Right Under Your Nose: YEAR 2 - Science- Explore

When the power goes off, Big Cuz, Nanna, Little J and Old Dog go to the beach. They use bread to catch hermit crabs, which in turn are used to catch a ‘bluebone’ fish. Big Cuz learns how to fish, Nanna makes a fire to cook the fish, and Little J finds a large clam shell to take to school the next day.

Explore Participate in guided investigations to explore and answer questions

Theme - ENERGY

Revisit Little J & Big Cuz, Episode 4 ‘Right Under Your Nose’, and ask students to recall how Nanna cooked the fish for dinner. Remind students that, without electricity, heat for cooking and for light was produced through fire. Information on traditional uses of fires can be found here:

Involve students in an -

Incursion: Invite an Aboriginal Elder or acknowledged representative and/or Torres Strait Islander Elder or acknowledged representative (as advised by the local Elders) to demonstrate and speak to students about fire-making techniques and technologies, and traditional fire management in the area. Have students learn selected words of the local language related to the focus of their learning.

 Access Cooking food in the past and present

As a class, discuss the different forms of energy used for cooking, from the past to the present. Have students pose and respond to questions about the different forms of energy needed to heat food, and the technologies invented over time, particularly pre and post-colonial Australia.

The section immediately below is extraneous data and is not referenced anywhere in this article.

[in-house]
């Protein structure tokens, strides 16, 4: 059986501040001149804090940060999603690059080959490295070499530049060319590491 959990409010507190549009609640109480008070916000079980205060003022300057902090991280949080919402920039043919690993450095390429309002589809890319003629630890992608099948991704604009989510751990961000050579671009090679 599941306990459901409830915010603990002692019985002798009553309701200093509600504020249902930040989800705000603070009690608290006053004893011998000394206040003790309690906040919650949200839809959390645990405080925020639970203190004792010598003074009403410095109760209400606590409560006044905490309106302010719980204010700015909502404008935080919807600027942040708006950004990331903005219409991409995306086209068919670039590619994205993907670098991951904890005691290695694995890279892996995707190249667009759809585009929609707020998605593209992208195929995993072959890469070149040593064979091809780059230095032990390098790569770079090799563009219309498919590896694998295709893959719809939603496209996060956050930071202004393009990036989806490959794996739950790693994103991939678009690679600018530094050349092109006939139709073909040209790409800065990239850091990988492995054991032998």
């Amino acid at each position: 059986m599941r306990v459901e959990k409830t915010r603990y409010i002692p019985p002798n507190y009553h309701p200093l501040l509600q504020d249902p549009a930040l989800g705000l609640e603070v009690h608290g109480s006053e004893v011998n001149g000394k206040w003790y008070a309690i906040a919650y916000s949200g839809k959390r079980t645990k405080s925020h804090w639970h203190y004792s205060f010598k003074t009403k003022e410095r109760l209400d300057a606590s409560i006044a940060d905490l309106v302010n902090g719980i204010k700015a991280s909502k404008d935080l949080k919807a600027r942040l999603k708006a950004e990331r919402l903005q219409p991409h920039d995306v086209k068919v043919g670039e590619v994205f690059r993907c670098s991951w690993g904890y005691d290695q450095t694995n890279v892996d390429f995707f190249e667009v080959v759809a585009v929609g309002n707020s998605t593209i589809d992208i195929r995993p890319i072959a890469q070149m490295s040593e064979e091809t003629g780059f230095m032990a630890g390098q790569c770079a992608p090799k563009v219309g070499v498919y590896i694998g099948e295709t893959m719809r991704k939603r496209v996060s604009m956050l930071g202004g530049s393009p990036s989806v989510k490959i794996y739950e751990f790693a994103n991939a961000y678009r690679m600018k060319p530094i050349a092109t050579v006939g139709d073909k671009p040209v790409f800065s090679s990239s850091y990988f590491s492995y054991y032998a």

Access My Place, ABCME, and use the interactive timeline (Before time–2008), to explore the types of energy used to power the lights and the stove in the ‘kitchen’ interface. The energy used is typical of its time – fire using coal, wood, paper, kerosene; gas, electricity, and microwaves.

Divide the class into groups and have students choose a date in Australia’s past to explore how energy was used to heat, cook, and light homes and industries. Invite groups to share their findings with the class and enter new words for the class Word Wall.

As a class, discuss the challenges and the benefits to the environment of using coal and electricity for energy. Have students nominate alternative energy sources that the world might use in the future, such as solar, wind, wave, and nuclear power. Have students suggest one new source of energy, and draw a picture of how the world will look when this energy source is used.

Introduce information about the sources of energy Aboriginal peoples and/or Torres Strait Islander peoples used energy to cook, keep warm, and protect the environment. Suggested resources include

Have each student enter an Energy question sheet and suggestions for future energy sources into their Science Journal along with their drawing of a future world and other found images of types of energy.

A Science Journal is a record of a students’ observations, experiences and reflections. Each entry is dated and annotated by the student. Annotations may include written labels, drawings, diagrams, charts, small specimens, photographs, and graphs. Student engagement and learning is evident in the science journal.